Florida-based arts-and-crafts program teaches bar/bat mitzvah candidates about homelessness and philanthropy.
Last fall, Isabella Malaga of Boca Raton, Fla., was introduced by her aunt to the children of families in a homeless day center in nearby Delray Beach. When it came time to choose a bat mitzvah project earlier this year, Isabella already knew what she wanted to do.
Hadassah and Jewish Women International team up to educate boomers about financial literacy, with philanthropy as the end goal.
For the past 10 years, financial literacy programs for teenage girls and young women have been sprouting up around the country Colleges, including Barnard, New York University and Harvard, have designed courses geared specifically to helping female students manage their finances.
92Y’s executive director on the background and the growth of #Giving Tuesday.
Special To The Jewish Week
The 92nd Street Y, which is celebrating its 140th anniversary this year, is blessed with a proud tradition of exceptional programs, compassionate outreach and a deep commitment to celebrating and sharing our Jewish values. And like so many other organizations, one of the questions we ask ourselves regularly is this: How do we make these traditional values relevant and meaningful not only for our current community, but for future generations as well? In today’s fast-changing world, with half of the global population 30 or younger, this is perhaps one of the most important challenges for all of us.
Teen philanthropy incubator launches; odd couple runs for survivors; first all-female Joshua Venture cohort.
Getting Teens To Give Back
Connor Tukel, a high school senior from Detroit, understands the importance of supporting his community. While he plans to become an entrepreneur, his experience in philanthropy has already shown him the importance of giving back.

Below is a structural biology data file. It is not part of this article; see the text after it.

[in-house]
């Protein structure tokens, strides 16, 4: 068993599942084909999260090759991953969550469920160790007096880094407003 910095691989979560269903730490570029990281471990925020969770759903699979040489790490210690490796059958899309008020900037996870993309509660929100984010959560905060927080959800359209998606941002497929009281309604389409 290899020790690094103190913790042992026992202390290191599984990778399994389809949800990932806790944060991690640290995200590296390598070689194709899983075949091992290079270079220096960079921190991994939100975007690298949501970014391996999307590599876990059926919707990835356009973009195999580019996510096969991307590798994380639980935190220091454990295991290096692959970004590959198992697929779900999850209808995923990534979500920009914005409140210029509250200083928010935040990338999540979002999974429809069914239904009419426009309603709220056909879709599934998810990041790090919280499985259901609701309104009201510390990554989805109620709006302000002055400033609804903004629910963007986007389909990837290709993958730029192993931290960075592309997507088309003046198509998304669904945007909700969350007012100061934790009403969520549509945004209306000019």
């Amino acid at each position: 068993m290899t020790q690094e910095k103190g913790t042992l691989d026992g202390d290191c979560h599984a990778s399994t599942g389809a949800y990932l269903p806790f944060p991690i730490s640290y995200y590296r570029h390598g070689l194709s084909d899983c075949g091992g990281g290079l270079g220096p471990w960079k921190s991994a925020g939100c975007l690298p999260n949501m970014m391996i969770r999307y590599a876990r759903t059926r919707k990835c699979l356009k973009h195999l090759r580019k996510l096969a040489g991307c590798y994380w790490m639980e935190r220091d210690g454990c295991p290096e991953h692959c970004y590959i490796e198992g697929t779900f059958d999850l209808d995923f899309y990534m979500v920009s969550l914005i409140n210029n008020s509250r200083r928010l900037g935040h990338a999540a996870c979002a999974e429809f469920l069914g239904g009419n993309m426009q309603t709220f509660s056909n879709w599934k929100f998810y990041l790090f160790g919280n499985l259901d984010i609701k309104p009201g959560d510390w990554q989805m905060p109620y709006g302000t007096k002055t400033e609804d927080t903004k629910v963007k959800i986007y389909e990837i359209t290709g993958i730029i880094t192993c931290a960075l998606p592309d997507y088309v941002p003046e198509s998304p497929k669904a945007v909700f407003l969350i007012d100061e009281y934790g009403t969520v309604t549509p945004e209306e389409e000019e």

“I want to give back monetarily and actively to my community,” he said in a recent phone interview.
American Jews are blessed with an unprecedented number of foundations focused on preserving Jewish identity in the 21st century. The Jim Joseph, Schusterman, Bronfman, Avi Chai, Steinhardt, Grinspoon and Mandel Foundations, among others, each grants tens of millions of dollars every year to Jewish identity causes. Many Jewish federations and individuals are also focused in this area. Yet all of these funders labor under the same profound conceptual limitation: they don’t have an obvious and clear metric to measure what they are doing.
The biblical David used a slingshot to kill Goliath, thus earning the attention of King Saul.
Today, Jewish organizations are trying to use Slingshot, an annual guide of the 50 “most innovative organizations and projects,” to capture the attention of donors. The ninth installment of the guide was released Thursday.
In countries throughout the developing world, UNICEF chief hears the voices of her parents about the imperative to care.
Jewish Week Culture Editor
Caryl M. Stern is a top foundation executive with sophisticated leadership skills and the soul of a Jewish mother.
Since May 2007, she has been president and CEO of the U.S. Fund for UNICEF. She joined the organization the previous year as chief operating officer and then became acting president when the chief who hired her, Chip Lyons, took a position with the Bill and Melinda Gates Foundation. Before that, she spent 18 years at the Anti-Defamation League in several positions, most recently as chief operating officer and senior associate national director. While at ADL, she spearheaded a diversity-training project, “A World of Difference.”
Launched two years ago, Israel’s only federation-style nonprofit charity is struggling to gain a foothold.
Jerusalem — In late October residents of Ramat Hasharon, a city of 48,000 people northeast of Tel Aviv, celebrated the groundbreaking of a park with an “inclusive playground” that will be accessible to all, including children and adults with disabilities.